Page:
Tiger Cave (India)

The Tiger Cave is a rock-cut Hindu temple complex located in the hamlet of Saluvankuppam near Mahabalipuram in Tamil Nadu, India. It gets its name from the carvings of tiger heads on the mouth of a cave which forms a part of the complex. The Tiger Cave is considered to be one of the Mahabalipuram rock-cut temples constructed by the Pallavas in the 8th century AD. The site is located on the Bay of Bengal coast and is a popular picnic spot and tourist destination.[1] The temple is maintained by the Archaeological Survey of India (ASI). The discovery of an inscription on a rocky outcrop in the Tiger Cave complex in 2005 led to the excavation of a Sangam period Subrahmanya Temple close by.[2]

The rocky outcrop close to Tiger Cave. The discovery of an inscription on one of these led to the excavation of the Subrahmanya Temple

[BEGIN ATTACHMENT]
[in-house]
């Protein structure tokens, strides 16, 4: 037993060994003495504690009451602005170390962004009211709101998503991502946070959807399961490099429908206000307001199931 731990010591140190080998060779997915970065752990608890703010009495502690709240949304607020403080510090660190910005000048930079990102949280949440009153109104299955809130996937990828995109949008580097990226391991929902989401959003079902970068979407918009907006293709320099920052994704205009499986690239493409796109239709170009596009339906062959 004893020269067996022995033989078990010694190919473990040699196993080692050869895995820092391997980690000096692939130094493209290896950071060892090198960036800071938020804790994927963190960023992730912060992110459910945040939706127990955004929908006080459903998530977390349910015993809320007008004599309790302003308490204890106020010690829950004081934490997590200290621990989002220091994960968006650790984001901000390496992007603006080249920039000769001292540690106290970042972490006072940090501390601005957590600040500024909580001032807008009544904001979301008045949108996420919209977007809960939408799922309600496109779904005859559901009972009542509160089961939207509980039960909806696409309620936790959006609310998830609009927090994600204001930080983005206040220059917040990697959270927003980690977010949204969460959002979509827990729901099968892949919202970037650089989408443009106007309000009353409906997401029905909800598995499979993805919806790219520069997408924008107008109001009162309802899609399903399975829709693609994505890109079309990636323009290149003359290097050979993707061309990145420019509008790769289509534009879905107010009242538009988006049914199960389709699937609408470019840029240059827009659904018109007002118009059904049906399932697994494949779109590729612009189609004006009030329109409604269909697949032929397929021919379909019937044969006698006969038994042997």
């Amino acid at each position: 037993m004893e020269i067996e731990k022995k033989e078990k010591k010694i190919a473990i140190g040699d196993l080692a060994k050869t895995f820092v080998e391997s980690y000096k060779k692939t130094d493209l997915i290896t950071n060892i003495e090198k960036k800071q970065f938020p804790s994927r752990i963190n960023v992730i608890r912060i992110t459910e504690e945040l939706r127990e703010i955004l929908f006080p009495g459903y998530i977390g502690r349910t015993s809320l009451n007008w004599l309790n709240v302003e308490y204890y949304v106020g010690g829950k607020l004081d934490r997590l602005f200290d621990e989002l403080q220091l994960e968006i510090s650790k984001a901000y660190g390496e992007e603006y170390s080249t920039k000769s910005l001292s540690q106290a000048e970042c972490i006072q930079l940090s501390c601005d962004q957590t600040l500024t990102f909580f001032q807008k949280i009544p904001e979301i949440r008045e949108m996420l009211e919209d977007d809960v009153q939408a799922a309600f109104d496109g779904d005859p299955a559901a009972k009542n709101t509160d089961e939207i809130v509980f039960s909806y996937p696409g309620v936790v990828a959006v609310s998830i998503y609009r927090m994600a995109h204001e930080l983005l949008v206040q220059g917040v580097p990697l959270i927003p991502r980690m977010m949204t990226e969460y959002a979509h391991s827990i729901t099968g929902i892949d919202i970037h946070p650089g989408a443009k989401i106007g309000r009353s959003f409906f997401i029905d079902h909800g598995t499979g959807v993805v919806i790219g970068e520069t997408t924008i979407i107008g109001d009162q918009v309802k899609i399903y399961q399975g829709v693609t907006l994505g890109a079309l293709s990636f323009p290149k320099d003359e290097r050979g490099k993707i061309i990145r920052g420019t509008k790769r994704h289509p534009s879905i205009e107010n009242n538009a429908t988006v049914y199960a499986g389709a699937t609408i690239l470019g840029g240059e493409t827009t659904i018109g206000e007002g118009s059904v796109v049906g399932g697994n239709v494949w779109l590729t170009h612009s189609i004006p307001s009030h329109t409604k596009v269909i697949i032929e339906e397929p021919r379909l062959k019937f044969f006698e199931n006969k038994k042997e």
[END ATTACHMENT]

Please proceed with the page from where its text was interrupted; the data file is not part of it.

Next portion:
ArchitectureEdit

 
The Tiger cave with tiger head carvings at the mouth of the cave

The cave temple is located 4.8 km (3.0 mi) away from Mahabalipuram, a world heritage site for the Group of Monuments at Mahabalipuram. The rock cut shrine has a flight of steps. It has a small portico flanked by two pilasters which are supported by rampant lions. All around the entrance, there are images of lions, leading to the name of Tiger cave. There are two other cells that have elephant heads carved beneath them. Based on the architectural style, the cave is associated with Rajasimha Narasimhavaram II (690–728).[3]

ReferencesEdit

  1. ^ "Tiger Cave". Atlas Obscura. 30 November 2015.
  2. ^ Swahilya (5 January 2007). "Visit Tiger's Cave for a quiet weekend getaway". The Hindu. Archived from the original on 7 January 2007.
  3. ^ C., Sivaramamurthi (2004). Mahabalipuram. New Delhi: The Archaeological Survey of India, Government of India. p. 3, 34.

External linksEdit

Coordinates: 12°39′N 80°12′E / 12.65°N 80.20°E / 12.65; 80.20